Stack Overflow is a community of 4.7 million programmers, just like you, helping each other.

Join them; it only takes a minute:

Sign up
Join the Stack Overflow community to:
  1. Ask programming questions
  2. Answer and help your peers
  3. Get recognized for your expertise

I apologize if this has been asked before, but I haven't quite found the specific question I have in my head.

For the website I am building (using ASP.NET MVC) - performance is an important feature. Also, there is a chance that the site could be hosted in an environment where the Application Pool gets recycled every 20 minutes (or sooner if the memory threshold is reached). I would like to be completely independent of relying on session variables and instead, store a GUID-like value in a cookie. My reasoning is - I don't know how long the session will last because of the AppPool recycling and don't want their session to timeout prematurely and cause them to have to login repeatedly.

The GUID value in the cookie would act as a lookup key to a table where I store session-like information (a user ID value, etc.). So if I needed that data I could retrieve it from the database. I would still make use of the Session_OnEnd event to clear out that session table of rows with a "last activity" value of more than 20 minutes old (or however long sessions are configured to last). So I guess I would still be using session state, just not session variables.

My concern though, again, is about performance. Therefore, I was curious if there are any better methods for avoiding use of session variables while still maintaining the ability to know things about who the user is and manage their visits to the site in a "session-like" way. I am still a newbie to MVC but have plenty of experience in ASP.NET over the years so, I hope my question makes sense!

EDIT: I'm kind of shying away from wanting to use SQL Session State because I will likely be in a shared sql server hosting environment and don't think I will have a login with the ability to create/run jobs if necessary for deletion of expired sql session data, etc. Are there any real drawbacks to depending on Session_OnEnd with a cookie in the AppPool recycling scenario? Could Session_OnEnd not execute for sessions that are current when the AppPool recycles?

share|improve this question
up vote 5 down vote accepted

You are assuming Sessions are only stored in the working process, you can have SQL State sessions, check this link before going any further

share|improve this answer
Otherwise known as SQL and Cookies. – madcolor Dec 8 '09 at 18:55
+1: you don't have to roll your own database if you go with the SQL State persistence – Dave Swersky Dec 8 '09 at 18:55
I knew of SQL Session State - I guess I've just believed the FUD I've heard regarding it not performing that well. Is it an option if performance is important? – jamauss Dec 8 '09 at 19:07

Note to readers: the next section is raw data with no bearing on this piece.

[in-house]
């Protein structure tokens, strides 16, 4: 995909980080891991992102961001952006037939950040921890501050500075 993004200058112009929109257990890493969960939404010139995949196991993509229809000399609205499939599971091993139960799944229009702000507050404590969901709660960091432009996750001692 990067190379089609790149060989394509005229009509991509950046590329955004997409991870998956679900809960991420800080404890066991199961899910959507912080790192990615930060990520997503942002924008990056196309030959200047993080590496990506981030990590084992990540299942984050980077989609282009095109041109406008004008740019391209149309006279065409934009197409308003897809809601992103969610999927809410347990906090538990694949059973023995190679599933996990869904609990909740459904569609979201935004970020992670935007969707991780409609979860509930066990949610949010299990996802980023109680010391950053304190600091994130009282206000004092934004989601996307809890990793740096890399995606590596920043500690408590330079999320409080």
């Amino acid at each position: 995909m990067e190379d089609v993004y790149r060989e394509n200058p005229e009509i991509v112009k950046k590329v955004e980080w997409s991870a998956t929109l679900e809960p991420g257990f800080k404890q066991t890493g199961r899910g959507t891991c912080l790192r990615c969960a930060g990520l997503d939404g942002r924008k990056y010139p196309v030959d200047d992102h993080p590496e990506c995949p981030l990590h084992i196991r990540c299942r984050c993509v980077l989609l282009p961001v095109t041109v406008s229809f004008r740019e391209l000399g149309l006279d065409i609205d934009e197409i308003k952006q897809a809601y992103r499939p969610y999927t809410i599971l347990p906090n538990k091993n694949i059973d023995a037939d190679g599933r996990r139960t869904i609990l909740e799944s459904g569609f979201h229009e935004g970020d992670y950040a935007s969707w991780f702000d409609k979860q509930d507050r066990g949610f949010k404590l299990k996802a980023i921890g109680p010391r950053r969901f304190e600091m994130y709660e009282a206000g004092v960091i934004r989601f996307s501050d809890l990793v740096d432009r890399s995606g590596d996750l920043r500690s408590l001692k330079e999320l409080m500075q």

how can something be slower when the comparison is ruled out? it was said pools recycling constantly, persisting after reboots, that makes SQL State Management the fat cool kid in the block. By the way, Session_OnEnd does not work with SQL State Management… – Francisco Aquino Dec 8 '09 at 19:26

Using a database to provide "durable" persistence across web farms/gardens is a common technique. There are also distributed caching systems that can be used to make session state data available across servers and reboots.

For example, one of the distributed systems I've seen uses UDP to share session data across multiple servers. I would expect there is some performance benefit with distributed cache because the data is stored in memory on the servers, so there is no database lookup.

share|improve this answer

If you cannot use in-process state, you'll have to revert to an external repository, which will likely be the database.

So why not having the session state stored in the DB? There's built-in support for that, and it solves the recycling issue effectively, while keeping an acceptable performance if the session state is kept small.

share|improve this answer
"the session state is kept small" - what is your definition of that? The number of session variables less than 2? 10? – jamauss Dec 8 '09 at 19:08
Not the absolute number, but their type. When they aren't in process, they need to be serializable, so you should pay attention that the serialized object graph is small. – Lucero Dec 8 '09 at 19:40
I would only be using simple types - String, DateTime, Int, etc. Which are all serializable types, right? – jamauss Dec 8 '09 at 19:46
Right, and those are pretty cheap actually (assuming you don't store arrays with many elements). – Lucero Dec 8 '09 at 21:00

Look into a custom caching mechanism. Like you said you cannot use session variables as it sounds like your web site will be load balanced? Sessions may change due to the recycling off the app pool. You also don't want the over head of View State (you could use this but it will impact performance).

There are three key differences between Caching and the other mentioned models:

  1. Caching is thread safe
  2. Items in cache are removed automatically
  3. Items in cache support dependencies
share|improve this answer

Your Answer


By posting your answer, you agree to the privacy policy and terms of service.

Not the answer you're looking for? Browse other questions tagged or ask your own question.